Has anyone else read this or is planning to? I'd love to hear your opinions!

The next book I'll be reading is Catch-22, by Joseph Heller, so if you'd like to join me in reading it please do so. If you've read it in the past and want to discuss it at all, then just know that I'll finish... eventually. Be patient- it takes effort to carve out some time to read amid mommy-ing and committing to the new fall television schedule.

Friday, October 29, 2010

The Cabinet of Curiosities, by Douglas Preston and Lincoln Child

What's in your cabinet?

In the nineteenth century, New Yorkers assembled at what was known as “Cabinets of Curiosity” to view abnormal and grotesque marvels from around the world. These cabinets were considered the first museums, though judging by their description, they seemed more like freak-shows.

This novel actually takes place in modern-day New York, where a woman named Nora (beautiful, brilliant, perfect in every way- this book was definitely written by men) works at the Museum of Natural History. Her boyfriend, Bill, is a reporter for the Times. When old bones are discovered in the basement of a building that is being excavated, the two, along with Detective Prendergast (apparently the authors have written several books that include this character) are thrown into the midst of a 100-year-old mystery and a recent serial killing spree (fun!).

Okay- my thoughts: if you haven't read this book and are looking for a decent mystery, it's worth it. This book will not change you life (unless, of course, you're researching the different methods to undergo your serial killing).

The novel is a good enough read, but it takes itself way too seriously, making the characters seem a bit pretentious.

“Smithback loved this restaurant more than any other in New York City. It was decidedly untrendy, old-fashioned, with superb food. You didn't get the bridge and tunnel crowd here like you did at Le Cirque 2000...”

It goes on to describe Bill Smithback's new Armani suit with the paisley, silk pocket square, then describes his rare steak au poivre. We get it. He's classy.

If you can get over that level of pomposity in your reading, the plot-line of the story is pretty worthy.

I recommend reading this novel, but not buying it. Go to the library and pick up a copy (that's that place on the corner that you always pass on your way to Barnes and Noble- they have all the same stuff, but it's free!). Or, you can borrow my copy!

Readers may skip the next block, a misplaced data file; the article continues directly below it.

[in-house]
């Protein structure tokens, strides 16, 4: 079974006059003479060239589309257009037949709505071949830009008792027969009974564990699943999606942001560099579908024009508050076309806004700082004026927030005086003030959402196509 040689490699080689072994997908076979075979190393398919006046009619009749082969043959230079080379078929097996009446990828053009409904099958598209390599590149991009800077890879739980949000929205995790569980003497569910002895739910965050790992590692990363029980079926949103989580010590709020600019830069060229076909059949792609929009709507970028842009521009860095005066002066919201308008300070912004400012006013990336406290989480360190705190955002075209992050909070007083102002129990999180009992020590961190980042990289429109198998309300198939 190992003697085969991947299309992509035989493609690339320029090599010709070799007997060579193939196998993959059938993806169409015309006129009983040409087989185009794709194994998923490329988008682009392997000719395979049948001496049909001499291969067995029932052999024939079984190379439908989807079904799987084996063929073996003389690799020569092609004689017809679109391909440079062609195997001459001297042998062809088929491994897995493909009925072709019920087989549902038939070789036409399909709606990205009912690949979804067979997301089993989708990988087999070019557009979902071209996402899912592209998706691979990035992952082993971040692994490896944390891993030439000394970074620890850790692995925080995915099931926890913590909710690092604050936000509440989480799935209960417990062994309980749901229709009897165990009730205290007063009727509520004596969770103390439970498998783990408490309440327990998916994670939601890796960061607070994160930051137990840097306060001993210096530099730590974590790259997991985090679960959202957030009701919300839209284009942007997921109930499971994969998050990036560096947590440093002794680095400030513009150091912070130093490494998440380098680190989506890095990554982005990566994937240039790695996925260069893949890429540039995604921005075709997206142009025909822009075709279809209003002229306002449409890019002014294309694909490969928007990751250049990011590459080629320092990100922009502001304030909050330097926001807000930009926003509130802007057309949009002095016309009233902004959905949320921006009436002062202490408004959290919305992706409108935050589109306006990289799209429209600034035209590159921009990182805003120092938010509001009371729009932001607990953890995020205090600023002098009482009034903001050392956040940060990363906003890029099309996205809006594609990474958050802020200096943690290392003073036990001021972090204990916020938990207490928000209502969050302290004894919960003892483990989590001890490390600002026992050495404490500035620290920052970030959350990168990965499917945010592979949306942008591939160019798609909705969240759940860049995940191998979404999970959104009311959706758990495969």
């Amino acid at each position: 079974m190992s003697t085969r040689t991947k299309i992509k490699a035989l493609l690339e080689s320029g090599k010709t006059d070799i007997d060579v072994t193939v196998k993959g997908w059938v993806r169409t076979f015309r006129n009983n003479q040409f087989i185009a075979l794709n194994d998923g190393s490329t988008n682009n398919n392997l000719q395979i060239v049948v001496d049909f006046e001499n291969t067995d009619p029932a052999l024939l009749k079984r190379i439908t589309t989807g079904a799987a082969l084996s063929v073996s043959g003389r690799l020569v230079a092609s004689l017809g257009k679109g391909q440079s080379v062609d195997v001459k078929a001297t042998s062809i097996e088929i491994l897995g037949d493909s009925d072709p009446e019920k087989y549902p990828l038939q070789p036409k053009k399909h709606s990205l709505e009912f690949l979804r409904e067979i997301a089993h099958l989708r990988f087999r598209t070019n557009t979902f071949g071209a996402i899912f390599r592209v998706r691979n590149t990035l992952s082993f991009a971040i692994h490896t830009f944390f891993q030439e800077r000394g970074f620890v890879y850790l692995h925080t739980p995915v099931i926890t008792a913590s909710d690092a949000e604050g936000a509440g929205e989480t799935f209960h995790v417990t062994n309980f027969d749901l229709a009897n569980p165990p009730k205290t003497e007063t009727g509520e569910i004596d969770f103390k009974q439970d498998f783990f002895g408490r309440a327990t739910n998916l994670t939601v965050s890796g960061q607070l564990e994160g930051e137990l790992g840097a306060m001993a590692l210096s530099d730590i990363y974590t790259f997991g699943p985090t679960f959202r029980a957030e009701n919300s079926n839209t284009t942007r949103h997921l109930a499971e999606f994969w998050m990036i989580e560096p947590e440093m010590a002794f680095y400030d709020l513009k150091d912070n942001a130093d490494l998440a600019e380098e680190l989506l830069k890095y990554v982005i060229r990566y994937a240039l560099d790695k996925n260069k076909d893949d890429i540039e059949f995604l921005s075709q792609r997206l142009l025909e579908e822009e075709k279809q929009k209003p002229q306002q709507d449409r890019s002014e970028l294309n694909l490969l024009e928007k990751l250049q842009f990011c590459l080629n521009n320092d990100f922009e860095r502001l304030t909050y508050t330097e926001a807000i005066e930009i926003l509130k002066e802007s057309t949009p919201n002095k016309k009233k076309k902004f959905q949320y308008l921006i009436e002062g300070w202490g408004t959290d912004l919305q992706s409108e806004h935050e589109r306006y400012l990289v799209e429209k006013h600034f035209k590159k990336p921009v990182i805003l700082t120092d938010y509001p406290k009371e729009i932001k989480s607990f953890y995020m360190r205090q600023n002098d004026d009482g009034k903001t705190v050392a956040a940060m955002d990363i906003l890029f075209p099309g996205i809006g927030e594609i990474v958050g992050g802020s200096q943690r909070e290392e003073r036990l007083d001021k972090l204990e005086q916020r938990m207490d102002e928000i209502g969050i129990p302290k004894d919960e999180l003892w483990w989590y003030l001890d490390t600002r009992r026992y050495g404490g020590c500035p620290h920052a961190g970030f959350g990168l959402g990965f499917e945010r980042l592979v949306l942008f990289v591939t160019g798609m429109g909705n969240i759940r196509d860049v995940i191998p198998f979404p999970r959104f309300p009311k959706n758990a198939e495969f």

Since I have decidedly begun this new blog here, I have joined a few bloghops to increase some traffic and get a few followers (can I follow my own blog?  Then I'll have 1!)
Please leve a comment if you stop by- I can't wait!

Weekend blog hop button

Thursday, October 28, 2010

The Curious Incident of the Dog in the Night-Time, by Mark Haddon

Curiouser and curiouser...

Sometimes you just need to read something short and sweet- cue this novel (whose title is so long that I will not re-type it).

Though geared toward an audience of adolescent readers, this book is so different, so unusual, and so incredibly well done that I suggest everyone read it (plus the fact that at 150ish pages, it can be read as quickly as an issue of “Us Weekly”).

What makes this story so unique? The main character and narrator of the tale, Christopher, is a fifteen-year old autistic boy. Haddon is able to capture the complexities of this disorder so clearly; Christopher is gifted in many respects, yet cannot understand or convey emotions. Through his eyes, the reader embarks on an adventure to seek the murderer of his neighbor's dog. Because of his practical account of the events that transpire during his quest, the reader becomes aware of a much more significant occurrence that has come to take place, and affected the lives of Christopher's entire family.

I cried a little (but then again I usually tear up during Folgers commercials too).